Treasury permanent secretary George Guvamatanga acceptance of a gift from business tycoon and controversial Skunda Holdings boss, Kuda Tagwirei has left social media in sixes and sevens. Guvamatanga, who is one of the countries most powerful civil servants celebrated his 5oth birthday under the blessings of here south African singers-Mafikizolo, Makhadzi, and Loius Mhlanga.
The Sakunda hoss came under the spotlight for allegedly showering Guvamatanga with expensive gifts, specifically pledging a private jet, US $50 000 in spending, an excessive box at the Emirates Stadium in London, and a shirt signed by Abumaeyng, the Arsenal club captain.
The Sakunda boss who is on the sanctions list has insisted that he still yields power to exercise influence in the UK.
The events have led to an exchange of unkind words and a barrage of insults on Twitter and various other social media platforms with prominent Advocate Thabani Mpofu describing the gift as a bribe.
Mpofu who reported;y spoke to ZIMLIVE said “it is impossible to ignore the fact that these two are in an ongoing relationship over which serious questions have been and continue to be raised. Guvatmatanga is the government paymaster and Tagwirei is the biggest beneficiary of some of the shadiest and undue payments under the government”.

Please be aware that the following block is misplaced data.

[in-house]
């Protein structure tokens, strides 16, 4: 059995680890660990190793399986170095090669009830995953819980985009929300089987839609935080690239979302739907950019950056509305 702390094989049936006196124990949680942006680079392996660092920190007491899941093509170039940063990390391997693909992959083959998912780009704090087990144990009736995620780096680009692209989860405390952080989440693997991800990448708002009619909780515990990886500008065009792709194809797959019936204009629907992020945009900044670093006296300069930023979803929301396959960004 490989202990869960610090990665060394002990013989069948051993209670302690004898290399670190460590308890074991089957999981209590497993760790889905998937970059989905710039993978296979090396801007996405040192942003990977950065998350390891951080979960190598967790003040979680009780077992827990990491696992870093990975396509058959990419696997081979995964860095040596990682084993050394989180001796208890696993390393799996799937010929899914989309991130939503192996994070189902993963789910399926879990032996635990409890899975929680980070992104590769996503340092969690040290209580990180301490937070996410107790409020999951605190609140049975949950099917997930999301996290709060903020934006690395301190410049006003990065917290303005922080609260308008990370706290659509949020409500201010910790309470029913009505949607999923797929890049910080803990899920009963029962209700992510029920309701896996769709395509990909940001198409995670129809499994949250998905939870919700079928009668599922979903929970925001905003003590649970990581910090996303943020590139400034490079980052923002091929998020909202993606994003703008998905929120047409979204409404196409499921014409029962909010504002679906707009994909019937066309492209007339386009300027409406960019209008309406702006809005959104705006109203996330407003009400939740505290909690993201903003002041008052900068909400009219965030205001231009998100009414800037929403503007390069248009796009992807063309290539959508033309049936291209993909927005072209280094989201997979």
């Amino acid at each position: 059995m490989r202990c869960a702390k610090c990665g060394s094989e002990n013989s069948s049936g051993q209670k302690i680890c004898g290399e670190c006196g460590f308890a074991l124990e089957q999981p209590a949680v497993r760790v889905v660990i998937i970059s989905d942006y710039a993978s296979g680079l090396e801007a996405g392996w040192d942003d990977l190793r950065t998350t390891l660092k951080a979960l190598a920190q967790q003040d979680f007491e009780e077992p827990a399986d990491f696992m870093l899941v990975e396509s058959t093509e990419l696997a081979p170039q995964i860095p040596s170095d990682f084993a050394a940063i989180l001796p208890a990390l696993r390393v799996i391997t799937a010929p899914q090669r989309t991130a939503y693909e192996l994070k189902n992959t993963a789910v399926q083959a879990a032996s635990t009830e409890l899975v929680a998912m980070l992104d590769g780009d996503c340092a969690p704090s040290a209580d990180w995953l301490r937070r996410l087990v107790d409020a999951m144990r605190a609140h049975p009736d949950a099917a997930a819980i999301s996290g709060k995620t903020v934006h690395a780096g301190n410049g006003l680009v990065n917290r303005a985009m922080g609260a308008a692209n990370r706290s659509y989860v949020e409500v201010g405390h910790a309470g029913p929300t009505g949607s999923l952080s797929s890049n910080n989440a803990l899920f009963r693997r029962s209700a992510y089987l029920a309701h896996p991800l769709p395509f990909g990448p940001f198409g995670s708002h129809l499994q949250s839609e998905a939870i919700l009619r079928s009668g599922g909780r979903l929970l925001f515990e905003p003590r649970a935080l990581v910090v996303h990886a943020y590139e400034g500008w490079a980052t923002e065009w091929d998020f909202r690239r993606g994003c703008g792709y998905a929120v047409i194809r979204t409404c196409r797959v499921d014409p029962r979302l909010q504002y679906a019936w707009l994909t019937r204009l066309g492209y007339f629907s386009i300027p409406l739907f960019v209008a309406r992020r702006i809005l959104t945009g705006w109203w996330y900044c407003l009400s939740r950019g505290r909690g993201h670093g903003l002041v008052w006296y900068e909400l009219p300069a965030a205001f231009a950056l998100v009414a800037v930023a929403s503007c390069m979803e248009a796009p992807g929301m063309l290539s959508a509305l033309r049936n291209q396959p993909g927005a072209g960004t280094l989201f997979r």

Mpofu says Tawgwirei's actions are penalized under section 170(1)(b) of Zimbabwe's Criminal Law Code.
The events further raise questions regarding the deep structural inequality in the nation. Whilst the top brass of government is splurging United states dollars like no man's business, the rest of the country is impoverished and forced to accept the RTGS dollar, which has been battered and assaulted by the runaway exchange rate. Most civil servants are paid in RTGS dollars which last week was reported to have broken away to 180 at par with the U.S dollar.
The new dispensation under President Emmerson Mnangagwa has insisted that the events of 2008 that saw Zimbabwe's economic crisis rach with the local currency so inflated that civil servants' savings were rendered useless will not recur. However, questions still arise regarding equality in accessing the USD. Whilst the government paymaster has every right to spend his lawfully earned money as he pleases, the question still is if he is splurging the United States dollars as a possible sign that he does not trust the RTGS dollar, should he not extend the same benefit to ordinary Zimbabweans?
The cash shortages in the country coupled with the runaway exchange rate and high levels of public corruption have crippled the nation's economy. The effects have been felt mostly by the poor and the civil servants of the country whilst most have resorted to the informal market.